Some Mexican Pharmacies Sell Fentanyl-Laced Pills to TouristsBunk Police
With fentanyl permeating every corner of the illicit drug industry, awareness is spreading and precaution is on the rise. However, few would worry about unwanted fentanyl seeping into the regulated drug space. For instance, fentanyl-cut pills would never be found in a pharmacy…right?
In a few popular Mexican tourist towns, this was recently uncovered as a very real possibility. An alarming study from UCLA revealed that counterfeit pills containing fentanyl, heroin, and/or methamphetamine were found in 11 out of 40 pharmacies in Northern Mexico. UCLA’s release states, “Of 45 pill samples, nine sold as Adderall contained methamphetamine, eight sold as Oxycodone had fentanyl, and three sold as Oxycodone contained heroin.”
It has been known (and often overlooked) that some Mexican pharmacies sell controlled substances without requiring a prescription. The popularity of this practice, however, has only recently come to light. The same UCLA study reported that 68% of the 40 studied pharmacies sold controlled substances, without requiring a prescription. With Americans seeking affordable medication in other countries, the pharmacies in these tourist-dense locations seem to cater to this demand.
Are Mexican pharmacies contributing to the Fentanyl Epidemic?
With one tourist in Cabo San Lucas dying of fentanyl overdose in 2019, many wonder why action hasn’t been taken. Lawmakers have requested the U.S. State Department to issue a warning about counterfeit medication. However, there has been minimal effort to spread the message.
In an NPR report, Brian Mann referenced the vague advisory from the U.S. State Department after the 2019 investigation. It reads, “Counterfeit medication is common and may prove to be ineffective, the wrong strength, or contain dangerous ingredients.” Only recently, has the U.S. Department of State released any acknowledgement of the specific dangers of these laced pills. It states they “are aware of recent media reports regarding counterfeit pharmaceuticals […] in Mexico, including those tainted with fentanyl and methamphetamine.”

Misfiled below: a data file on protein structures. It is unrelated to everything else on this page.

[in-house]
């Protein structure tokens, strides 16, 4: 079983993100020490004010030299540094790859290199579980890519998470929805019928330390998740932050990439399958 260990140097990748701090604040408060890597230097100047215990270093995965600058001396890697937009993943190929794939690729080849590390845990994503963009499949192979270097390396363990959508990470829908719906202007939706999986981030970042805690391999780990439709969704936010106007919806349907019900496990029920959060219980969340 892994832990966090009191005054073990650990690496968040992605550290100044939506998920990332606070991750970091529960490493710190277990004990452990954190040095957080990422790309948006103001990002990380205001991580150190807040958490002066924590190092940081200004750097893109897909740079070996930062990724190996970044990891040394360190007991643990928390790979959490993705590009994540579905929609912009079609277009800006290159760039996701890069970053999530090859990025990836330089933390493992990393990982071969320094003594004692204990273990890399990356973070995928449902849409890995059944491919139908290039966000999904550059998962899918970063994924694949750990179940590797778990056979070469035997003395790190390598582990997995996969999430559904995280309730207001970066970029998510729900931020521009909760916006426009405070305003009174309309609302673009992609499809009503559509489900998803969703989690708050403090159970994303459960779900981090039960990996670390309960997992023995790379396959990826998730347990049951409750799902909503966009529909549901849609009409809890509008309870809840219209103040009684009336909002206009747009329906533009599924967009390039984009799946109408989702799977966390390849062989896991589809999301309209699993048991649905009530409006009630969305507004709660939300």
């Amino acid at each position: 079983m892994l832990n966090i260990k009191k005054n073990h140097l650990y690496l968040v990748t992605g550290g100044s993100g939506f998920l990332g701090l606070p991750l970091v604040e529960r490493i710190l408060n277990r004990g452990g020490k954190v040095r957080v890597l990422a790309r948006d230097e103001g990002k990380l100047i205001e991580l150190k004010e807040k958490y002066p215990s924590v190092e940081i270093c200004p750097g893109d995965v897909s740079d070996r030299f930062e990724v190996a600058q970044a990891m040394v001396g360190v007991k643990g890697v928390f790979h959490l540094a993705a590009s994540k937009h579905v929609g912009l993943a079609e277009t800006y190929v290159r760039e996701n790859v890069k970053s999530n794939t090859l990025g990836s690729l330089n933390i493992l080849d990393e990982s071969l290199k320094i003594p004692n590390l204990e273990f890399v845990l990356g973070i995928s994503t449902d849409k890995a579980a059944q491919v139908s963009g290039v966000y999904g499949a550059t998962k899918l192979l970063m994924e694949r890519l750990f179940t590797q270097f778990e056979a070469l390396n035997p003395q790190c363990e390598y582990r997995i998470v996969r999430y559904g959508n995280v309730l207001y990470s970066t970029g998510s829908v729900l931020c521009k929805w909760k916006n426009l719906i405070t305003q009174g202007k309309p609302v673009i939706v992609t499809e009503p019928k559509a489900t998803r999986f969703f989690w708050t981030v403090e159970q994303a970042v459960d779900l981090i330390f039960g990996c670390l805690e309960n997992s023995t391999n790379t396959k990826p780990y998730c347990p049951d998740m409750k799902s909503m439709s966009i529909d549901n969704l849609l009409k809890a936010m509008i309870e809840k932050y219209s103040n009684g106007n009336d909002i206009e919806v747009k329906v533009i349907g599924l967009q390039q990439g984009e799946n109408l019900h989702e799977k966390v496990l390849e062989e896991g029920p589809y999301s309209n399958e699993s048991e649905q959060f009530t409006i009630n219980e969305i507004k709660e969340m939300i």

With increased media attention, many hope that travelers will become aware of the risk in purchasing controlled substances from Mexican pharmacies. The supply can often be unregulated, and cuts cannot be detected from appearance alone.
Why is fentanyl so dangerous?
The dangers of fentanyl begin with its potency—it is 100x stronger than morphine, and 50x stronger than heroin. According to the DEA, just 2 milligrams of fentanyl (about 10-15 grains of table salt) can be a lethal dose. The dramatic surge in overdose and death is largely due to the unknowing consumption of fentanyl.
Painkillers like Oxycontin, Vicodin, or Percocet, and benzos, like Xanax or Valium are commonly cut with fentanyl. With medical tourism on the rise, these substances, amongst others, are readily available at many pharmacies in Mexico. Though the DEA and the State Department are fully aware of these risks, they have declined to comment on these occurrences.
In the troubling investigation from 2019, the DEA had assured the overdose victim’s parents that action would be taken. But years later, the issue is just barely resurfacing. The victim’s parents had hoped that, at the very least, pharmacies would be shut down. But after months of cooperation, they were left with few results, and a lack of closure.
What are the signs of fentanyl overdose? Does Narcan work on fentanyl?
While this issue remains unsolved, harm reductionists urge everyone to become familiar with the signs of fentanyl overdose. It is becoming clear that overdose is not limited to frequent drug users. It is an immediate threat to anyone consuming any unregulated medication—and yes, foreign pharmacies can be unregulated.
Signs of fentanyl overdose:
- Pinpoint pupils
- Respiratory depression
- Decreased consciousness
- Blue discoloration of skin
Narcan, the brand name for naloxone, is effective in reversing the effects of an opioid overdose. However, it only lasts for 30-90 minutes before effects can return. Even after administering Narcan, it is important to bring the overdose victim to a hospital.
If you think someone is overdosing:
- Call 911.
- Check for responsiveness. Try to wake them up, and rub your knuckles on their sternum.
- Check for breathing and pulse.
- Administer naloxone (Narcan).
- Perform rescue breaths.
- Get them to a hospital.
For more information on overdose response and administering naloxone, check out End Overdose. End Overdose distributes free Narcan, and provides naloxone and overdose response training.
Where to buy fentanyl test strips?
Unfortunately, fentanyl test strips have become an absolute necessity—whether for yourself, a loved one, or a stranger. Get the most accurate fentanyl test strips here to ensure your substance or pill does not contain any amount of fentanyl. Spread the word and stay informed—learn how to test for fentanyl with our complete, easy-to-read instructions.